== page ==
Colorectal Cancer Awareness
Colorectal cancer (CRC), also known as bowel cancer, colon cancer, or rectal cancer, is the development of cancer from the colon or rectum (parts of the large intestine). A cancer is the abnormal growth of cells that have the ability to invade or spread to other parts of the body.Signs and symptoms may include blood in the stool, a change in bowel movements, weight loss, and feeling tired all the time.
Signs and symptoms
The signs and symptoms of colorectal cancer depend on the location of the tumor in the bowel, and whether it has spread elsewhere in the body (metastasis). The classic warning signs include: worsening constipation, blood in the stool, decrease in stool caliber (thickness), loss of appetite, loss of weight, and nausea or vomiting in someone over 50 years old. Around 50% of individuals with colorectal cancer do not report any symptoms.
Rectal bleeding or anemia are high-risk symptoms in people over the age of 50. Weight loss and changes in a person's bowel habit are typically only concerning if they are associated with rectal bleeding.
Greater than 75–95% of colorectal cancer occurs in people with little or no genetic risk. Risk factors include older age, male sex,high intake of fat, sugar, alcohol, red meat, processed meats, obesity, smoking, and a lack of physical exercise.
Inflammatory bowel disease
Colorectal cancer is a disease originating from the epithelial cells lining the colon or rectum of the gastrointestinal tract, most frequently as a result of mutations in the Wnt signaling pathway that increase signaling activity. The mutations can be inherited or acquired, and most probably occur in the intestinal crypt stem cell. The most commonly mutated gene in all colorectal cancer is the APC gene, which produces the APC protein. The APC protein prevents the accumulation of β-catenin protein. Without APC, β-catenin accumulates to high levels and translocates (moves) into the nucleus, binds to DNA, and activates the transcription of proto-oncogenes. These genes are normally important for stem cell renewal and differentiation, but when inappropriately expressed at high levels, they can cause cancer. While APC is mutated in most colon cancers, some cancers have increased β-catenin because of mutations in β-catenin (CTNNB1) that block its own breakdown, or have mutations in other genes with function similar to APC such as AXIN1, AXIN2, TCF7L2, or NKD1.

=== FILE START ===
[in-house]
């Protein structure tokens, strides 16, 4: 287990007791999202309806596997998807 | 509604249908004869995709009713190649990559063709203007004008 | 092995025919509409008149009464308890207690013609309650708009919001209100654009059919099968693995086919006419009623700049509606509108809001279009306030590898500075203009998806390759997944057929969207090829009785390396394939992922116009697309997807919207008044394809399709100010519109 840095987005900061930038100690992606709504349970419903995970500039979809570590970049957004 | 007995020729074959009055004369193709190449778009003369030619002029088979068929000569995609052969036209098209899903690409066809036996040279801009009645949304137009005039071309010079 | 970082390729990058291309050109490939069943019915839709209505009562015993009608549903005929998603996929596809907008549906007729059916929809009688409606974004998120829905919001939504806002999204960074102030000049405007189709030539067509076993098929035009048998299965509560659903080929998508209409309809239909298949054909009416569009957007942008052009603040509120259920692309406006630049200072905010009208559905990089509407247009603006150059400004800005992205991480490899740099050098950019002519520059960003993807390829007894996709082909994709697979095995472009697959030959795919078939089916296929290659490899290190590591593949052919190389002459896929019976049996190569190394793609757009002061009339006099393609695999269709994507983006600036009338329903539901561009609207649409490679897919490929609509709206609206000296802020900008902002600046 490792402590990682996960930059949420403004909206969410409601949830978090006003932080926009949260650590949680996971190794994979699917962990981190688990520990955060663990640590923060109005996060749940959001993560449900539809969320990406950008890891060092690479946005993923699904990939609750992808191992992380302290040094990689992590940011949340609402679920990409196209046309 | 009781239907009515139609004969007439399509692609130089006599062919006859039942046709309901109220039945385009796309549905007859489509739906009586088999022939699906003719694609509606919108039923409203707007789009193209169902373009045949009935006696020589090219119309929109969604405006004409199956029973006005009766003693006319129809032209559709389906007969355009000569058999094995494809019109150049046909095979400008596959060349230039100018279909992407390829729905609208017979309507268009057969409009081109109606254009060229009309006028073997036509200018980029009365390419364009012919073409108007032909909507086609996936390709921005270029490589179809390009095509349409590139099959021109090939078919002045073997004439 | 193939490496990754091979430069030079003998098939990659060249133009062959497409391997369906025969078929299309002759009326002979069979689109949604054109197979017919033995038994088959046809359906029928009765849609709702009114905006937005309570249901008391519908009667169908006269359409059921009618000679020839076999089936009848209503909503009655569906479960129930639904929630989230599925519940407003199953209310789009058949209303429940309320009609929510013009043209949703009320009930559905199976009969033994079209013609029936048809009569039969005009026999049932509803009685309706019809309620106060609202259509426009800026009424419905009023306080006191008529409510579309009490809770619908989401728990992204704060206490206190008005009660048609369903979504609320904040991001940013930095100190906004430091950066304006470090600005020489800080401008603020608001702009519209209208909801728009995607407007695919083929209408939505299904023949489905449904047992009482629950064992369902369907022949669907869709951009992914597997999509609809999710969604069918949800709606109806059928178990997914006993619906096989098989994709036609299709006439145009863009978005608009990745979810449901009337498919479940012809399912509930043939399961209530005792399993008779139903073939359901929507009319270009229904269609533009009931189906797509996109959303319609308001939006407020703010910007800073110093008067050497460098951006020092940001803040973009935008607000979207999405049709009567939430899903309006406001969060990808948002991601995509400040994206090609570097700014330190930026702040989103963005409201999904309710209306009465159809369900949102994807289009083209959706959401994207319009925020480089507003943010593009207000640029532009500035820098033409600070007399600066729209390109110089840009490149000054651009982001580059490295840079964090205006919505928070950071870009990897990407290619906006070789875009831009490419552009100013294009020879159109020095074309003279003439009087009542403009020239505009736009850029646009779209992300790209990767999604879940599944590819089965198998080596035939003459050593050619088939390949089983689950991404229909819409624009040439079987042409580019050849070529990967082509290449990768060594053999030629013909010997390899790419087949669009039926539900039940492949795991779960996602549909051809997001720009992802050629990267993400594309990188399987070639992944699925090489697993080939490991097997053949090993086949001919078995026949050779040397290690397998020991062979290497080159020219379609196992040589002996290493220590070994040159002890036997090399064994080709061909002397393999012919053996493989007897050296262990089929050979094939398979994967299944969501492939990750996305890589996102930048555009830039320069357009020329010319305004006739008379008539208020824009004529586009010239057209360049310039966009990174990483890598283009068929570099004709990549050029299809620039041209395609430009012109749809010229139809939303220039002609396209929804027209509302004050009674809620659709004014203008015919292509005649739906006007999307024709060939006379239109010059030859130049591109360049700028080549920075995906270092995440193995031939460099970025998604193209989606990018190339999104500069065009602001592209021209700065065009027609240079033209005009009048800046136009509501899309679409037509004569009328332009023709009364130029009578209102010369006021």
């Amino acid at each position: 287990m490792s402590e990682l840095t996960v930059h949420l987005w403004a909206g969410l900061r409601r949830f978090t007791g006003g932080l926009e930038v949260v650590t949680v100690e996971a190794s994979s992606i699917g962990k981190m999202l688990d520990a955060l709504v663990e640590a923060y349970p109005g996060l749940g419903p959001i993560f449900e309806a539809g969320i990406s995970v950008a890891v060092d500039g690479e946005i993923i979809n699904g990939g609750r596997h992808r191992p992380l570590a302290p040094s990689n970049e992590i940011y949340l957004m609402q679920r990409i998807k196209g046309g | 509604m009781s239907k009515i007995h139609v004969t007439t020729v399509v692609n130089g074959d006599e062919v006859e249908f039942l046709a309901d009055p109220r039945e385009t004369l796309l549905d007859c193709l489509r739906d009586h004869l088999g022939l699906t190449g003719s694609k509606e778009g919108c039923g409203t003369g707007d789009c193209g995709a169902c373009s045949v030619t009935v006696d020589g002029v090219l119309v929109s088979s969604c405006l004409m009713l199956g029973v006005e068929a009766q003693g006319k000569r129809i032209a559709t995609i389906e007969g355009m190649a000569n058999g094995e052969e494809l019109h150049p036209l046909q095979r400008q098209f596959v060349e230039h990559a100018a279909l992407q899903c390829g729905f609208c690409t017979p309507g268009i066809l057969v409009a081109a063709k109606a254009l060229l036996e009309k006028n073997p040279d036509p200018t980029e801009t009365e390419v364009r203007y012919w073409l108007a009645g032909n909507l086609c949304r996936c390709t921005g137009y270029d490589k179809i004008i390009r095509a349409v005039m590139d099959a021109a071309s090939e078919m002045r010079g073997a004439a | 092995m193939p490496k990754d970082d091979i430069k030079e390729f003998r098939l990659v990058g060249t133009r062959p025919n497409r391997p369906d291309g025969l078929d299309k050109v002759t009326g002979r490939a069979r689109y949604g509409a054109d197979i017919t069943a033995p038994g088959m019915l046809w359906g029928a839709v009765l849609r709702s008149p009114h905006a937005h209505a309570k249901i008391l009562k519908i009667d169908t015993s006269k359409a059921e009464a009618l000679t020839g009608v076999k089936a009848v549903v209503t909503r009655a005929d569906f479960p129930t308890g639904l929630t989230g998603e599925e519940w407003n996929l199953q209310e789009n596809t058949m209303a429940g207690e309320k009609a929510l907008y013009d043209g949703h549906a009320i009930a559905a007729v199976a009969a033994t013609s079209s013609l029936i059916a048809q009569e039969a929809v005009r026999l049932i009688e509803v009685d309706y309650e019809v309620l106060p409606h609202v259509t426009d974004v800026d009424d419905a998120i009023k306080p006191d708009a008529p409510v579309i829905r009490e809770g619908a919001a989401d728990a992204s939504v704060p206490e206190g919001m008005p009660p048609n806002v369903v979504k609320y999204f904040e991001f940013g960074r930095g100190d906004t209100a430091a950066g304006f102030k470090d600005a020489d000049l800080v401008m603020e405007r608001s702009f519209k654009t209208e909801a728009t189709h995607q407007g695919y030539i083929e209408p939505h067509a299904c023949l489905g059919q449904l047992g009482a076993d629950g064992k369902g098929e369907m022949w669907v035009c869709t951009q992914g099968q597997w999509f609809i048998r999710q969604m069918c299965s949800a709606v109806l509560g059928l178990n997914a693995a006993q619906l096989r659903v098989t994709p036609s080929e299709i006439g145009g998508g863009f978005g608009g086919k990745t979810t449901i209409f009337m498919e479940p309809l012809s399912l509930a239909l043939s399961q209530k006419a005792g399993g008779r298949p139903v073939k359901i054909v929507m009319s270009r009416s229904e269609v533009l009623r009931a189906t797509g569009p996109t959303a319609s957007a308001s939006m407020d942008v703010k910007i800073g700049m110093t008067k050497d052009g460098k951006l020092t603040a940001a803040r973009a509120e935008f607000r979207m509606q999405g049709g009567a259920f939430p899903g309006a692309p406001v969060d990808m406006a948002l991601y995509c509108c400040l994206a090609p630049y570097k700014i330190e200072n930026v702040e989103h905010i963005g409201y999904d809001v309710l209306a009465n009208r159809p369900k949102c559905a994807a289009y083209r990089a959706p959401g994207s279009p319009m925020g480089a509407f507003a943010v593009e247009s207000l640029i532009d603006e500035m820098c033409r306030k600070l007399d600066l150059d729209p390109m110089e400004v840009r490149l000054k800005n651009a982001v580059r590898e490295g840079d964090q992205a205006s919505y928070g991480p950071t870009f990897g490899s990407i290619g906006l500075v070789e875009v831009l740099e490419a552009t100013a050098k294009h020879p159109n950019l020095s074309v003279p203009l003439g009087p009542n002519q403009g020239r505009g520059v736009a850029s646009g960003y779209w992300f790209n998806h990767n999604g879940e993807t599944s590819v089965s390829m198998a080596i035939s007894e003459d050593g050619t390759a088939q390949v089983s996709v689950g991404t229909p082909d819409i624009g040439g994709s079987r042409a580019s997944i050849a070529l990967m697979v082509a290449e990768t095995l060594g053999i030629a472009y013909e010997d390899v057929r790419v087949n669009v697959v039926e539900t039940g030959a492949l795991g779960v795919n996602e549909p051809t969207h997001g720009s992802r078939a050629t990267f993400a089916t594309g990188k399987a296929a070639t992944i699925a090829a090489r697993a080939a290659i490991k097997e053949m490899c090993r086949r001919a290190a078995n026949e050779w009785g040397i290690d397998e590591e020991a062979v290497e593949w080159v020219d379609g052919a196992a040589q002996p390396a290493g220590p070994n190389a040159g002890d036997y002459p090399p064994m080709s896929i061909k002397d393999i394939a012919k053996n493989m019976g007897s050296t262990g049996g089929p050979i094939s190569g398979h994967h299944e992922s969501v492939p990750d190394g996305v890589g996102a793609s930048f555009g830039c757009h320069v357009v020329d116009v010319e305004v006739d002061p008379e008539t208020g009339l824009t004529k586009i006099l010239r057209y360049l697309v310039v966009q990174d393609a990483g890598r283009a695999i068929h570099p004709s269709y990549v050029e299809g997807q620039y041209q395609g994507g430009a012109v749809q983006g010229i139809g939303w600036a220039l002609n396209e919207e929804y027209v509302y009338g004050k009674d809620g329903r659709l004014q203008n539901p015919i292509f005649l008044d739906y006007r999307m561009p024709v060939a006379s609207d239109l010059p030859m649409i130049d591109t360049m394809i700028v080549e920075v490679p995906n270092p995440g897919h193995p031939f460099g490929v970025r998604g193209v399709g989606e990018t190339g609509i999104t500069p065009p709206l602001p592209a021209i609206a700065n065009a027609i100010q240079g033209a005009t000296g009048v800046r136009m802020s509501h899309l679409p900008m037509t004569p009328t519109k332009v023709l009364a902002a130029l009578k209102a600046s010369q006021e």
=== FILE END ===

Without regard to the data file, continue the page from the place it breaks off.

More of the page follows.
- Surgery :If the cancer is found at a very early stage, it may be removed during a colonoscopy using a variety of techniques including EMR and ESD. For people with localized cancer, the preferred treatment is complete surgical removal with adequate margins, with the attempt of achieving a cure. The procedure of choice is a partial colectomy (or proctocolectomy for rectal lesions) where the affected part of the colon or rectum is removed along with parts of its mesocolon and blood supply to facilitate removal of draining lymph nodes. This can either be done by an open laparotomy or laparoscopically, depending on patient and lesion factors.The colon may then be reconnected or a person may have a colostomy
- Chemotherapy :In both cancer of the colon and rectum, chemotherapy may be used in addition to surgery in certain cases. The decision to add chemotherapy in management of colon and rectal cancer depends on the stage of the disease. If cancer has spread to the lymph nodes or distant organs, which is the case with stage III and stage IV colon cancer respectively, adding chemotherapy agents fluorouracil, capecitabine or oxaliplatin increases life expectancy. If the lymph nodes do not contain cancer, the benefits of chemotherapy are controversial.
- Radiation therapy
- Palliative care
Clinical Gastroenterology Journal